Thursday, 7 February 2013
The Society of Graver-Printers in Colour, Paris, 1910
If the British Society of Graver-Printers in Colour had been as truly francophile as they appear to be, they would have have had a group photograph taken after their first meeting at Raphael Roussel's studio in London. Perhaps they did; I don't know. But Roussel's son, Theodore, was another founder-member, along with William Lee Hankey, who had a studio at Etaples, and also the Austen Browns who had moved to live at Camiers nearby. The Society's next move was to hold their first exhibition at the Bedford St gallery of the French dealer, Goupil. The show then moved on to Manzi Joyant in Paris, a firm of print publishers and dealers who worked alongside Goupil.
I can't be absolutely sure that Allen Seaby's robust and brilliant Peacock found its way to Paris because I failed to make a note of what he and William Giles showed in London. But never mind, he had certainly made it by then and it is exactly the sort of bravura piece you would want to put on show.
But what is so striking about the Paris show was how varied, experimental and inclusive it was. Elizabeth Christie Austen Brown's Girl and goose is much less flamboyant in mood than Seaby and falls into line with the kind of low-key work with a rural subject that the French really were producing. If it looks genre and rather cute, her cutting and colours are bold. Her use of white is typical of the British avoidance of snow as an easy option and the patterning of the birds and their beaks with the fence behind is subtle and musical. (Incidentally, this print came up on ebay more than once, but was mis-sold as her husband's work even though Mr Austen Brown wasn't capable of anything so professional and she often printed for him.)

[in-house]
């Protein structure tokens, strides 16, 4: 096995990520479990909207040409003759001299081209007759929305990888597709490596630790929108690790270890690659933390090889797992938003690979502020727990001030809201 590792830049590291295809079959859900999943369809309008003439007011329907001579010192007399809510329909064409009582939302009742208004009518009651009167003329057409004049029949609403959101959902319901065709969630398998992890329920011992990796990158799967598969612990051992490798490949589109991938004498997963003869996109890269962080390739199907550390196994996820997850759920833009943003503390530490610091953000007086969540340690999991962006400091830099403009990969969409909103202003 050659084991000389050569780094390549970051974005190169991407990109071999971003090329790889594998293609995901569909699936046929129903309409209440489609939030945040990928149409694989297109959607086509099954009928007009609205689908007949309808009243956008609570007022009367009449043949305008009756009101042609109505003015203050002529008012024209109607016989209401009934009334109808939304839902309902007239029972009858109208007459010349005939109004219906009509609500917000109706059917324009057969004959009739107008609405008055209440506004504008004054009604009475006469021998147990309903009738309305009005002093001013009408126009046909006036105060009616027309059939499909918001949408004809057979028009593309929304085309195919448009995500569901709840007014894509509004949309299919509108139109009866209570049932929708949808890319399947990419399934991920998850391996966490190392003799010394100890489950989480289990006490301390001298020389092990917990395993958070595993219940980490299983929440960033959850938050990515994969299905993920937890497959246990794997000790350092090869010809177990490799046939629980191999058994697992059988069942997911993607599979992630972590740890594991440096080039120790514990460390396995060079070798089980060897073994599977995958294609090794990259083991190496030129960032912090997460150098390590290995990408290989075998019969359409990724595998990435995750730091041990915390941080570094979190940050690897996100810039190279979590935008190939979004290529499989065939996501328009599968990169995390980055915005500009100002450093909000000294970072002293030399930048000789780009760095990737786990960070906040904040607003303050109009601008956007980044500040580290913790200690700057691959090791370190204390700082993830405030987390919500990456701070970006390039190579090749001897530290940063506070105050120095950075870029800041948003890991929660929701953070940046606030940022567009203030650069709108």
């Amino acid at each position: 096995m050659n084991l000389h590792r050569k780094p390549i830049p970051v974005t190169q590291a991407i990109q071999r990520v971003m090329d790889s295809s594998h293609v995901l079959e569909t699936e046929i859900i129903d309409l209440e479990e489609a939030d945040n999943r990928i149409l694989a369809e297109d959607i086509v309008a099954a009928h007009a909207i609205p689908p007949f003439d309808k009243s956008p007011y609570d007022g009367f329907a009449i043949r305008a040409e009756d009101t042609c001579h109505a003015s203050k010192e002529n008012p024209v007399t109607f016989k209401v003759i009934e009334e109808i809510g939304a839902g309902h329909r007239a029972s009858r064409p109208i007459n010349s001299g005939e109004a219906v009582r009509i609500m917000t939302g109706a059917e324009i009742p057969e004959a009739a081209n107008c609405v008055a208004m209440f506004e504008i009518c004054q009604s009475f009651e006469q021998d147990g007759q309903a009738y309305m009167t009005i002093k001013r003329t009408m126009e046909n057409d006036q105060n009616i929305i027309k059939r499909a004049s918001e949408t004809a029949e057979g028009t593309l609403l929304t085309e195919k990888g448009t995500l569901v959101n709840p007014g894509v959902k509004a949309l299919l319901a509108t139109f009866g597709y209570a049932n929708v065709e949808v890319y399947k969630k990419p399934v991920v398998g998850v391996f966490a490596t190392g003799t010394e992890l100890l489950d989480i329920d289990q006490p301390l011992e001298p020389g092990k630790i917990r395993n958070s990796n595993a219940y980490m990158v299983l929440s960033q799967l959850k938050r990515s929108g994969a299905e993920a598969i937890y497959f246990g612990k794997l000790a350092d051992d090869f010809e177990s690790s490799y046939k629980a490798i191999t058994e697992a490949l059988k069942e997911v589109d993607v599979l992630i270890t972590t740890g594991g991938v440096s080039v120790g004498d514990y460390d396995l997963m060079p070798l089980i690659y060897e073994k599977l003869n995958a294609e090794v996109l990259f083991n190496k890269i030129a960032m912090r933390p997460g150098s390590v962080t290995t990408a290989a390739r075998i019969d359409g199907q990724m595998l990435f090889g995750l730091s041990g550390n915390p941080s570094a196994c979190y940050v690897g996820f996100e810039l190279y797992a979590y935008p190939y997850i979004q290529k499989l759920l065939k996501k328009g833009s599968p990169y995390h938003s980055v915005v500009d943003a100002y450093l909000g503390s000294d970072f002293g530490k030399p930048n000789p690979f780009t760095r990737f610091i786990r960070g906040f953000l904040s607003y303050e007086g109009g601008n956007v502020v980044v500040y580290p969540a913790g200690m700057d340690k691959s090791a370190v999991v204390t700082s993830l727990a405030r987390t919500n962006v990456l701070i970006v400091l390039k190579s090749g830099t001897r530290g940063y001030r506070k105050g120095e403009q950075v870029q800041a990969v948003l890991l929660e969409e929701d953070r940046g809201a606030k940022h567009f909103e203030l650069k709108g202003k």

Lucien Pissarro was never a member and, so far as I know, only exhibited with the Society this once, but I have to assume they wanted to fill out the Anglo-French character of the show in Paris. Yet again I didn't make a note of what he showed but his small and delicate wooodcuts would have sat easily alongside the work of Lizzie Brown. Poor Lucien! His life was beset by domineering men. If it wasn't his father exercising quality-control over his work, it was the formidably patriarchal Jacob Samuel Levi Bensusan whose daughter, Esther, he married. At the time, the print room at the British Museum was a favourite meeting place for artists and collectors and Esther and Lucien took the opportunity to meet there out of range of Jacob and his velvet fez. His work has tremendous delicacy and charm and was quite unlike anything else being made in England.